Teachers and learners of specific accreditations can create their own sets of flash cards based on standard vocab lists.  These can be uploaded on to Memrise for the whole community to share.   Languagenut for example introduces characters through a series of games, songs and stories and by repeating throughout.  MYLO uses an incremental build up of vocabulary using engaging games, comprehension exercises followed by a practical pupil task to pull all the vocab together. 

If you want to practise your writing and get it review by a native speaker, why not try Lang-8     

For other reading specific reading  tools, why not look at:

  • Wenlin - for Windows and Mac; paste in the Chinese text .  Access to easy character readings, dictionary  and character info.
  • Chinese Perapera-kun –widely used  Firefox add-on for adding popup-style readings to characters on any webpage
  • Zhongwen – a simple Chrome extension for adding popup-style readings to characters on any webpage
  • Lingro – type in a website address and the webpage will be converted into a version where you can roll-over specific words for a translation.

·         Character Stroke breakdown:  A simple way for pupil to learn stroke order is to write the character in the air using a finger.    Alternatively why not get you class using mini whiteboards, though make sure that pupils are aware that they should still be writing the characters within a square border.  Whiteboards can be purchased from TTS Group (packs of 30).  Pupils can then  practise using real brushes and ink or alternatively use ‘magic water paper’ and brush sets – the same effect but much less mess!  They are available from CME Books (UK).  There are also Chinese character writing software packages available online and for IPod/IPad users a number of interactive applications which focus on character formation/writing. See this article for more details - annex.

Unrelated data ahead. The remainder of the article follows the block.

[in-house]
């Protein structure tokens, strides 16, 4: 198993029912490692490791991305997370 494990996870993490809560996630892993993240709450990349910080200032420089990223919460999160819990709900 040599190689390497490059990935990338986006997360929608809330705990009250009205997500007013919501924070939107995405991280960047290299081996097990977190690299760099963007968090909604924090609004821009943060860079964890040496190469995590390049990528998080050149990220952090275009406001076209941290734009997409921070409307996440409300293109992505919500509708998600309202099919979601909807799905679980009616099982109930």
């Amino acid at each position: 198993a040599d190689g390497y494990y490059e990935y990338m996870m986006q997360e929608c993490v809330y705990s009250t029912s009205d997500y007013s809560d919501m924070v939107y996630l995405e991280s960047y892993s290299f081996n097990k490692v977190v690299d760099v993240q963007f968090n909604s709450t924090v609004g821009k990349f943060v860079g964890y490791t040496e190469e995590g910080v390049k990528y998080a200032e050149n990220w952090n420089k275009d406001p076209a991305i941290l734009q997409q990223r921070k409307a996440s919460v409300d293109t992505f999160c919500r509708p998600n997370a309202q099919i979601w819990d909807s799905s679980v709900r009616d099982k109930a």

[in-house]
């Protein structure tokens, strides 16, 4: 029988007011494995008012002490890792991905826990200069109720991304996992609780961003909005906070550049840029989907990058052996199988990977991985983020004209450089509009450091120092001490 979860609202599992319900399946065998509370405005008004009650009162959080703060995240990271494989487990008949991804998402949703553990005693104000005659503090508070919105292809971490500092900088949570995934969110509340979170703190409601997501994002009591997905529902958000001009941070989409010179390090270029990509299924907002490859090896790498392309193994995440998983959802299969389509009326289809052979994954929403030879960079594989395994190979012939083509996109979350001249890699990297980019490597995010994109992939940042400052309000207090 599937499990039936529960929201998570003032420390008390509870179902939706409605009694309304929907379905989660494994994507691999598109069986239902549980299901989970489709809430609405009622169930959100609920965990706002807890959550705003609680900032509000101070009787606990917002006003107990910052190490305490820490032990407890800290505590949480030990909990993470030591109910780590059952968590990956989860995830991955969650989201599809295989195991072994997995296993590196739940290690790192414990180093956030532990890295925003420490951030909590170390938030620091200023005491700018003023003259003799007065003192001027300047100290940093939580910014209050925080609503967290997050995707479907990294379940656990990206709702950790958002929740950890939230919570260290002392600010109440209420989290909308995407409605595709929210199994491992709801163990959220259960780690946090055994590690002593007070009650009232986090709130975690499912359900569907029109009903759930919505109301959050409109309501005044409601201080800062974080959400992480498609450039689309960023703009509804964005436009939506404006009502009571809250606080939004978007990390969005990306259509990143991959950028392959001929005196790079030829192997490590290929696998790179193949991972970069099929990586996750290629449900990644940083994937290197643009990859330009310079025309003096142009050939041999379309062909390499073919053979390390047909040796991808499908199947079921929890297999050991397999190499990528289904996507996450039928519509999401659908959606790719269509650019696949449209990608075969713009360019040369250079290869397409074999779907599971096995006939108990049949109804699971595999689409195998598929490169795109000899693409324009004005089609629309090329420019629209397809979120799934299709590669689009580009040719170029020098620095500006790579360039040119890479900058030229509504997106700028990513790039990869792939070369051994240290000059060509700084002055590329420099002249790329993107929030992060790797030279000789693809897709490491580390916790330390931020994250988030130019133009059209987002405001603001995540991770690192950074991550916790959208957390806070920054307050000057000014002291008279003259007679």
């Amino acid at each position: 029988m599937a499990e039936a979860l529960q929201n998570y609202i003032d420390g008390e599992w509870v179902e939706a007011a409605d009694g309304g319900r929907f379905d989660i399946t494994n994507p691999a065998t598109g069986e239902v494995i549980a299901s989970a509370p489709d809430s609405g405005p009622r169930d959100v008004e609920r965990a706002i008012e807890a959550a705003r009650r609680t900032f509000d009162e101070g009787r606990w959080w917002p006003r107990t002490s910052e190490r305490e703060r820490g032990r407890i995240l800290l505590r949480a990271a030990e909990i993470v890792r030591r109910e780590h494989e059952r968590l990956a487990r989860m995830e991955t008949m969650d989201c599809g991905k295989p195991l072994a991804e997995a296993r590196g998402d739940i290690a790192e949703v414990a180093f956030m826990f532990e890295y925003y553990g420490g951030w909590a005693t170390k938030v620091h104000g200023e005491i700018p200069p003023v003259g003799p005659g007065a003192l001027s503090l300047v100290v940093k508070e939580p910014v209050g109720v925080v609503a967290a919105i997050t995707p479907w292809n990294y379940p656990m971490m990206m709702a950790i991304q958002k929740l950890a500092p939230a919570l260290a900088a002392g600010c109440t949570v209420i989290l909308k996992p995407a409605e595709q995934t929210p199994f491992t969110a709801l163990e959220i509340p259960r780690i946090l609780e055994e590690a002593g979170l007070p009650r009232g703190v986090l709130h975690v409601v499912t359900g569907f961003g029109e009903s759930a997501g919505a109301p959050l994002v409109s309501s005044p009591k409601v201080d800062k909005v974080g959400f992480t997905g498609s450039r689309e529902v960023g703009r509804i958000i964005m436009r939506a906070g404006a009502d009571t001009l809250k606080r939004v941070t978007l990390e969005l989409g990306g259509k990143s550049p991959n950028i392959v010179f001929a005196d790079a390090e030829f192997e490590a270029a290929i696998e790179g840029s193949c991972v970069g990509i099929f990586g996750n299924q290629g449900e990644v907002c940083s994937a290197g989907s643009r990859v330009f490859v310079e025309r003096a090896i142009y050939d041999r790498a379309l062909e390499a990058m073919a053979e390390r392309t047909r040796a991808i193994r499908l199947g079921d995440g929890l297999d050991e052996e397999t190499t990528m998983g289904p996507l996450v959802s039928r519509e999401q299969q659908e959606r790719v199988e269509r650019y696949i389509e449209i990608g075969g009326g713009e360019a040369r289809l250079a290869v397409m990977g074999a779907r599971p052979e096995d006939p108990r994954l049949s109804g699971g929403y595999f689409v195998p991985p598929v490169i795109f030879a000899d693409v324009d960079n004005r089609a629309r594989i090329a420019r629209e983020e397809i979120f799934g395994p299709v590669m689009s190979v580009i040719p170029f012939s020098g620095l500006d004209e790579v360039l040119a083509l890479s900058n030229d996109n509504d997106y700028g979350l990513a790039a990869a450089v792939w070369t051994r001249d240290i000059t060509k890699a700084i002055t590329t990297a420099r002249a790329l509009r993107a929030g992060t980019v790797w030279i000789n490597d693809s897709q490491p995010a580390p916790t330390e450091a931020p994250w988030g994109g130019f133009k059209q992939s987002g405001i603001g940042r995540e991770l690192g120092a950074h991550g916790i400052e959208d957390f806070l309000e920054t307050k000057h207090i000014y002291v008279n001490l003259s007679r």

·         Mnemonics:  a mnemonic is a linguistic tool that helps the learner remember something by using something they are familiar with.  As Chinese uses a logographic written system, mnemonic memory techniques can be used with certain words.  One issue with learning through mnemonics is that some ‘memory hooks’ are easier than others.  In some cases ‘authors’ or mnemonics can make the hook so abstract that they can almost be more difficult to memorise than the character itself.  Pictorial Mnemonics for Writing Chinese Characters is an app for the IPhone/IPad that allows for pupils to practise characters using mnemonics.  The new textbook for Asset Languages breakthrough Chinese (UK) ‘OCR Chinese’  also contains a section with mnemonic characters.  Memrise mentioned above also incorporates mnemonics into learning.